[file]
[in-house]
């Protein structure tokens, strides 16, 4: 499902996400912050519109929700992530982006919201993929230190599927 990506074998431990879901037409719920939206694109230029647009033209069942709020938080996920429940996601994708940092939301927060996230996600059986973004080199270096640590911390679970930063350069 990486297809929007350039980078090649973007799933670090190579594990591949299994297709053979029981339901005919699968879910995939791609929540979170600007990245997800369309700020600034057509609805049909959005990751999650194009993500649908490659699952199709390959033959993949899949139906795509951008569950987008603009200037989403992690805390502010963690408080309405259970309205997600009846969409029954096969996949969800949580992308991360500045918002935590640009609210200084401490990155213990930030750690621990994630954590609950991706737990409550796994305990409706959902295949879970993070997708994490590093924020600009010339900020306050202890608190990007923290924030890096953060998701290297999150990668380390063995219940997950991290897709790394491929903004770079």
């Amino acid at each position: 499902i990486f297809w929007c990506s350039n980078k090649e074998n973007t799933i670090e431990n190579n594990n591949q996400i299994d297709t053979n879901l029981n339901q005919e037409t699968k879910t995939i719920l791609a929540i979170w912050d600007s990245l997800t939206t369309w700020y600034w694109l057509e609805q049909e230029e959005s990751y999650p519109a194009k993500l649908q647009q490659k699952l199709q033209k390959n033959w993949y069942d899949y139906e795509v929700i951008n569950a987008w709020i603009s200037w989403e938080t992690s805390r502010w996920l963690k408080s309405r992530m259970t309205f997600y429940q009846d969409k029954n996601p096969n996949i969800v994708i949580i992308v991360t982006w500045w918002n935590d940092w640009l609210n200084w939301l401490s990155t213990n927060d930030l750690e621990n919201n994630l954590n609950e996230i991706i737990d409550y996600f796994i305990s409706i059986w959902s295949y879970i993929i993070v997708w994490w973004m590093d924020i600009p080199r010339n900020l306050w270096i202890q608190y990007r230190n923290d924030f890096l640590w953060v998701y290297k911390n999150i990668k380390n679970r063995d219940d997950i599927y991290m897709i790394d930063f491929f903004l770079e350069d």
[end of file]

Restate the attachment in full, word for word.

[in-house]
């Protein structure tokens, strides 16, 4: 499902996400912050519109929700992530982006919201993929230190599927 990506074998431990879901037409719920939206694109230029647009033209069942709020938080996920429940996601994708940092939301927060996230996600059986973004080199270096640590911390679970930063350069 990486297809929007350039980078090649973007799933670090190579594990591949299994297709053979029981339901005919699968879910995939791609929540979170600007990245997800369309700020600034057509609805049909959005990751999650194009993500649908490659699952199709390959033959993949899949139906795509951008569950987008603009200037989403992690805390502010963690408080309405259970309205997600009846969409029954096969996949969800949580992308991360500045918002935590640009609210200084401490990155213990930030750690621990994630954590609950991706737990409550796994305990409706959902295949879970993070997708994490590093924020600009010339900020306050202890608190990007923290924030890096953060998701290297999150990668380390063995219940997950991290897709790394491929903004770079």
């Amino acid at each position: 499902i990486f297809w929007c990506s350039n980078k090649e074998n973007t799933i670090e431990n190579n594990n591949q996400i299994d297709t053979n879901l029981n339901q005919e037409t699968k879910t995939i719920l791609a929540i979170w912050d600007s990245l997800t939206t369309w700020y600034w694109l057509e609805q049909e230029e959005s990751y999650p519109a194009k993500l649908q647009q490659k699952l199709q033209k390959n033959w993949y069942d899949y139906e795509v929700i951008n569950a987008w709020i603009s200037w989403e938080t992690s805390r502010w996920l963690k408080s309405r992530m259970t309205f997600y429940q009846d969409k029954n996601p096969n996949i969800v994708i949580i992308v991360t982006w500045w918002n935590d940092w640009l609210n200084w939301l401490s990155t213990n927060d930030l750690e621990n919201n994630l954590n609950e996230i991706i737990d409550y996600f796994i305990s409706i059986w959902s295949y879970i993929i993070v997708w994490w973004m590093d924020i600009p080199r010339n900020l306050w270096i202890q608190y990007r230190n923290d924030f890096l640590w953060v998701y290297k911390n999150i990668k380390n679970r063995d219940d997950i599927y991290m897709i790394d930063f491929f903004l770079e350069d």